Institutional reforms on a global level are necessary but not sufficient for the financial betterment of the European region; regional level integration is also necessary for the development of the financial system of the region to ensure that the system is operating under a strong and stable structure. But on the other hand, even if the financial system of the region is aligned and integrated, it might still be possible that the residents of the region needs to face the repercussions of global financial crises. It is therefore argued that the governments should by playing the key role in correcting for the financial uncertainties and a parallel policy structure should be formed that aligns with the international policies. While the government of a country is designing a macroeconomic policy and preparing a guideline for the policy reforms, two major point s should be given an account to. The first point is that as the global crisis has made it clear that the financial instability can occur at any time whether it com in form of domestic credit issue or a foreign one; economies should be proactive if they want to handle these uncertainties. A proper fiscal policy should be designed which gives a proper account to both output and credit side of the economy (Benetrix, 2011).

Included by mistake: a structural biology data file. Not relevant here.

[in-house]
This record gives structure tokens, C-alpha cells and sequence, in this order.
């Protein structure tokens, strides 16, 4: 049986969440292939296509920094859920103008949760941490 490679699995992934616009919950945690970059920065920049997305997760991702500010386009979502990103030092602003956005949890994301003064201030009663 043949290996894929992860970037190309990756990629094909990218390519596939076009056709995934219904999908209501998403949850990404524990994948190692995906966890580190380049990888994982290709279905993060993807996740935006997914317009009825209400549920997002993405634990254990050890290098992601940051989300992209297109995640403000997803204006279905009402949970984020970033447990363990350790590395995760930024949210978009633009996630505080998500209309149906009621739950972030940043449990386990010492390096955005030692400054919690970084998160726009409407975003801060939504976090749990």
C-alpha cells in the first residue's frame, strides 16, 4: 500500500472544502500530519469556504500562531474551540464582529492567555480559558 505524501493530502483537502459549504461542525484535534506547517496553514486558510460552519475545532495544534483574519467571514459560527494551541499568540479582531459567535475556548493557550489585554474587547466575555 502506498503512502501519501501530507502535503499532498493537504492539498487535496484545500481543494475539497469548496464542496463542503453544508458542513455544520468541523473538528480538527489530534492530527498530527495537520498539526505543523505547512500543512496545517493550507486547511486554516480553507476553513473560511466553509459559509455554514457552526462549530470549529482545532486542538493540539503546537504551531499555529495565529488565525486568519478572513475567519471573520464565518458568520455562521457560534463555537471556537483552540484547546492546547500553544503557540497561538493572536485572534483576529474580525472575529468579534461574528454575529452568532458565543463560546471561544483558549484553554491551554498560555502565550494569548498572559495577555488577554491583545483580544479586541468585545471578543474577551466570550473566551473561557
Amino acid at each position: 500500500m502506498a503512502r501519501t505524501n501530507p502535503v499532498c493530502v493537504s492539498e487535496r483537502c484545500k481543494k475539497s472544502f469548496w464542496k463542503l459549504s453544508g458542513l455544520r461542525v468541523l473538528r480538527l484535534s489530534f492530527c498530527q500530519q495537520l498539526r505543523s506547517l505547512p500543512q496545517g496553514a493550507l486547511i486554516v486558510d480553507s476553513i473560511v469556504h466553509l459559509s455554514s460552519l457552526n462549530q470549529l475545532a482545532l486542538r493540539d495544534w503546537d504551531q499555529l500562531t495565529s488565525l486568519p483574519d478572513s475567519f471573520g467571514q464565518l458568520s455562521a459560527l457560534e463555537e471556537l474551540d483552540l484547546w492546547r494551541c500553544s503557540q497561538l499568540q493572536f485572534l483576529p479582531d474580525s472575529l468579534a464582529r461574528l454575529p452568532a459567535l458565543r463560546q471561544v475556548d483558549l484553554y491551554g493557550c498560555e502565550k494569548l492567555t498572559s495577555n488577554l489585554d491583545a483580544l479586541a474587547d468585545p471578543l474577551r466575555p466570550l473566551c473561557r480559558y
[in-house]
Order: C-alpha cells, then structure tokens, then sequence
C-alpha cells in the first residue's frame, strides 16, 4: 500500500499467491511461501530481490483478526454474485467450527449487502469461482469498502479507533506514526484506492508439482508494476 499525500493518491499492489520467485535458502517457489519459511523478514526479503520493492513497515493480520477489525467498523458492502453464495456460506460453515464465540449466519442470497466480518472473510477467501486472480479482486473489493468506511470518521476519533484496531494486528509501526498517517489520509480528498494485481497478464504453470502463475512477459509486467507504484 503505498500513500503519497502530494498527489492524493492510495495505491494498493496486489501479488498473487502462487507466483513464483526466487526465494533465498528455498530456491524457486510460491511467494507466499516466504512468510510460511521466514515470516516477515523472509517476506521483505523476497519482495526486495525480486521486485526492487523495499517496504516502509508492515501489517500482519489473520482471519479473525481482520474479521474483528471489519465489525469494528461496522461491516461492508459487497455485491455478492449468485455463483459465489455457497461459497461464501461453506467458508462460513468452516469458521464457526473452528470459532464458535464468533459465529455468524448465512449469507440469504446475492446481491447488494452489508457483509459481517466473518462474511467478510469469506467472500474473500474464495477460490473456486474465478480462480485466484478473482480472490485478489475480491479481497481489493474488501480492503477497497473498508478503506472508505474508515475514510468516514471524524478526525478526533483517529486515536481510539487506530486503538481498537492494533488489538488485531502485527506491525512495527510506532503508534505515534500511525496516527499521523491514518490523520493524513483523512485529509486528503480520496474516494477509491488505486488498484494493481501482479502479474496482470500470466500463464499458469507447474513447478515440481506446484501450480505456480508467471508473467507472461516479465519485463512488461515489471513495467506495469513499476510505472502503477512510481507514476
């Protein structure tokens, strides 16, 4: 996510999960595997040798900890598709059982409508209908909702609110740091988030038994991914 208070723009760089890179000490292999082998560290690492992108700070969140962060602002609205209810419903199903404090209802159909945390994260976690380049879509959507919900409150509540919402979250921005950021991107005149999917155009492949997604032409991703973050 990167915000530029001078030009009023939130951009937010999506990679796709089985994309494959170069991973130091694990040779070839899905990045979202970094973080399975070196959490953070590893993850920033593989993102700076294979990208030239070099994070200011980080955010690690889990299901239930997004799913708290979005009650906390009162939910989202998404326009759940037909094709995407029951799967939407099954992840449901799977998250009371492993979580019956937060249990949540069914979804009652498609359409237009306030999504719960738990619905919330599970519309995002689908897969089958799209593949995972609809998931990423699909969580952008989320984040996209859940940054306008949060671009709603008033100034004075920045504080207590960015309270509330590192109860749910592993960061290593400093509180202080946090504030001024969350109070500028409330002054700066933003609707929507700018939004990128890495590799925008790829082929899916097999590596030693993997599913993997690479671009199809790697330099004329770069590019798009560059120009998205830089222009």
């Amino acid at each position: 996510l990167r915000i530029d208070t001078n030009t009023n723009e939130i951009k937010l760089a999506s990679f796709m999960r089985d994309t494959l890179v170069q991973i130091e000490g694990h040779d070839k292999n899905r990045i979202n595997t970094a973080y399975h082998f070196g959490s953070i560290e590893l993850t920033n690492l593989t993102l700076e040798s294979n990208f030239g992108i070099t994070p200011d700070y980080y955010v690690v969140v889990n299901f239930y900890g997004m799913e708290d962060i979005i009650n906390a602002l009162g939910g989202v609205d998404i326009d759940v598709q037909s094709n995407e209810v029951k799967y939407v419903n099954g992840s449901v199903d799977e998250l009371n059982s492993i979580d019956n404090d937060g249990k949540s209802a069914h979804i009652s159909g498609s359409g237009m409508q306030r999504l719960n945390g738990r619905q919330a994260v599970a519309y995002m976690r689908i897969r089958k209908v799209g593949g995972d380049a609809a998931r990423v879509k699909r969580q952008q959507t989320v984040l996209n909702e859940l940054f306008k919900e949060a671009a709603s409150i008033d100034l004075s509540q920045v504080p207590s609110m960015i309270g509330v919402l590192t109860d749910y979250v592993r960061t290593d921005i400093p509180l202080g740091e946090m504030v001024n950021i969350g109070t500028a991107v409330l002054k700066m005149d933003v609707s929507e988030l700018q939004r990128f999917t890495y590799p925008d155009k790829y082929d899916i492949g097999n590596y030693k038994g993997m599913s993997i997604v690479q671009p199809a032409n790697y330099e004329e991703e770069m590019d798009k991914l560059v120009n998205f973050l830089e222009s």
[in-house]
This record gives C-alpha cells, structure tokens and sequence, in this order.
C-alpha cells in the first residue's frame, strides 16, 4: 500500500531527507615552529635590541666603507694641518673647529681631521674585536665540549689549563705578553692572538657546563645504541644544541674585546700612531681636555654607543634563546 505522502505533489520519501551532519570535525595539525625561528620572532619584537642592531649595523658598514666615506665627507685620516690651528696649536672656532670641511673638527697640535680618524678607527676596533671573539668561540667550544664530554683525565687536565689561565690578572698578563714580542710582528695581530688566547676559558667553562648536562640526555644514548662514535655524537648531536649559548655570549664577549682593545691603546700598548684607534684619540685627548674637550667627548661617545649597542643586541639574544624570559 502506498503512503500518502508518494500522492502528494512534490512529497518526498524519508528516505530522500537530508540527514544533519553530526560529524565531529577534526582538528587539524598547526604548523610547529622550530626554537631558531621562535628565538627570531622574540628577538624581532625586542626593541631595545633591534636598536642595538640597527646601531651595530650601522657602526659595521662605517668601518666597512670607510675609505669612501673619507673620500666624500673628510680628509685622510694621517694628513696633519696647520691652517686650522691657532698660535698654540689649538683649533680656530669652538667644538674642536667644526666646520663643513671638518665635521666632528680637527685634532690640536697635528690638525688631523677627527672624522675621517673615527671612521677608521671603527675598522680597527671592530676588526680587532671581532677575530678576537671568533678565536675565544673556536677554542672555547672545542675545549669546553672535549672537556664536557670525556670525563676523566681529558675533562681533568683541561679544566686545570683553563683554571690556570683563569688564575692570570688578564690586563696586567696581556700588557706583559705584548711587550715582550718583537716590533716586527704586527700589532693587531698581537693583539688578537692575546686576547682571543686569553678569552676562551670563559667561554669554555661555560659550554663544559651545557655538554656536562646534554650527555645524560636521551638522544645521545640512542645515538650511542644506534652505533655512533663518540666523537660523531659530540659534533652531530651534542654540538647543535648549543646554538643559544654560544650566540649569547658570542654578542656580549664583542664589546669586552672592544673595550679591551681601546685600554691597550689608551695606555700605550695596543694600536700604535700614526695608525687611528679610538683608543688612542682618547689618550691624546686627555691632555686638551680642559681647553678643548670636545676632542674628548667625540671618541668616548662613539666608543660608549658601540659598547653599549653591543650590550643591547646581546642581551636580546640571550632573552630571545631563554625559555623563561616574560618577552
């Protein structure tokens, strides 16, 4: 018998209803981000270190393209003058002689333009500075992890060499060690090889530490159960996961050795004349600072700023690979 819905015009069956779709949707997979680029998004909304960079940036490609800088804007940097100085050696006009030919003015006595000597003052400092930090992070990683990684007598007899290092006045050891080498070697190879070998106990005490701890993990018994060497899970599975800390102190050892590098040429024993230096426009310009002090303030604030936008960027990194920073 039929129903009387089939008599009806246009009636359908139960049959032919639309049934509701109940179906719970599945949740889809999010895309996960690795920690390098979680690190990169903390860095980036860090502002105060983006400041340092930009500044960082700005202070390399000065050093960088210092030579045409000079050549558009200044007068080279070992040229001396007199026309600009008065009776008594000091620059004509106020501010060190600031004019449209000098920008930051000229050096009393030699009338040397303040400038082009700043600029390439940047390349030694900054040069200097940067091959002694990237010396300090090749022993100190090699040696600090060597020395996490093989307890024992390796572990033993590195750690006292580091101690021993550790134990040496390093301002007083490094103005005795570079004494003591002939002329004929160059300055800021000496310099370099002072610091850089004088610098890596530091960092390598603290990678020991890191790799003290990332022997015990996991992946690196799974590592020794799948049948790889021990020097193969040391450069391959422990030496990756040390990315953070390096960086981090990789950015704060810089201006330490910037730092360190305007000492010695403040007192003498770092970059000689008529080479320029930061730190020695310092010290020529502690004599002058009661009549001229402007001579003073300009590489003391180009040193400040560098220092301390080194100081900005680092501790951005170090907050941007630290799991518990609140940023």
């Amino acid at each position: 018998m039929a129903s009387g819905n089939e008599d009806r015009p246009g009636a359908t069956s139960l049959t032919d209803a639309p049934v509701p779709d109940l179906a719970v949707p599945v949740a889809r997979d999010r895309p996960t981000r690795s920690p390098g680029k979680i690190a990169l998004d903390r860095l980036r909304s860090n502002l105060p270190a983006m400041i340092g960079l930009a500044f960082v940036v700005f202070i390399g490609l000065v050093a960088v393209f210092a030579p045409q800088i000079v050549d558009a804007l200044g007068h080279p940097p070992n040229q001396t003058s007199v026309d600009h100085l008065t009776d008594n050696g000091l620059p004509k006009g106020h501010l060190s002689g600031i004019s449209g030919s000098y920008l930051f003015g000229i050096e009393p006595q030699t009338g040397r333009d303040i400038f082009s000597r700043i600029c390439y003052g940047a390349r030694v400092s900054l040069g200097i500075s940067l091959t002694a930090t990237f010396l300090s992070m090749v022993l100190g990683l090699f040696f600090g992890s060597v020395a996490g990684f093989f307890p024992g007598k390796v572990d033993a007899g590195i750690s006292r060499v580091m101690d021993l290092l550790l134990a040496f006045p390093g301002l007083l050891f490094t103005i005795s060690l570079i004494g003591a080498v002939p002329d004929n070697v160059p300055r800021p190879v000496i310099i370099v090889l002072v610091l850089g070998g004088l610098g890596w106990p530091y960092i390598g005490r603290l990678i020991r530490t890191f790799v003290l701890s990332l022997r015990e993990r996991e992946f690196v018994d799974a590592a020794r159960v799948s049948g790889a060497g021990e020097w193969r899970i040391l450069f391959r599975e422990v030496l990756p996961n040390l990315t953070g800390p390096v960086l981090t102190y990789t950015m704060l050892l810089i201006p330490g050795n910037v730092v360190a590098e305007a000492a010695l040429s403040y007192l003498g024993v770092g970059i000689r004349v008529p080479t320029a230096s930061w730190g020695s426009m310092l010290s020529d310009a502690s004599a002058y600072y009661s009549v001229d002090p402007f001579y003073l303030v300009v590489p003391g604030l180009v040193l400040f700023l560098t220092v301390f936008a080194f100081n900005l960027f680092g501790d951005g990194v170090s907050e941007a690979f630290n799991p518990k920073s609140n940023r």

On the other hand, it is also vital that the factors and variable are kept in control that have the tendency to control the financial condition of the economy. Several economies, no matter if they operate on an independent currency take a good amount of foreign in their hands so that they can face the financial problems efficiently. It is also suggested that the fiscal policy, I if designed and maintained properly can bring the negative effects of financial shock down and can help manage the financial constraints to some extent (Reinhart & Rogoff, 2009).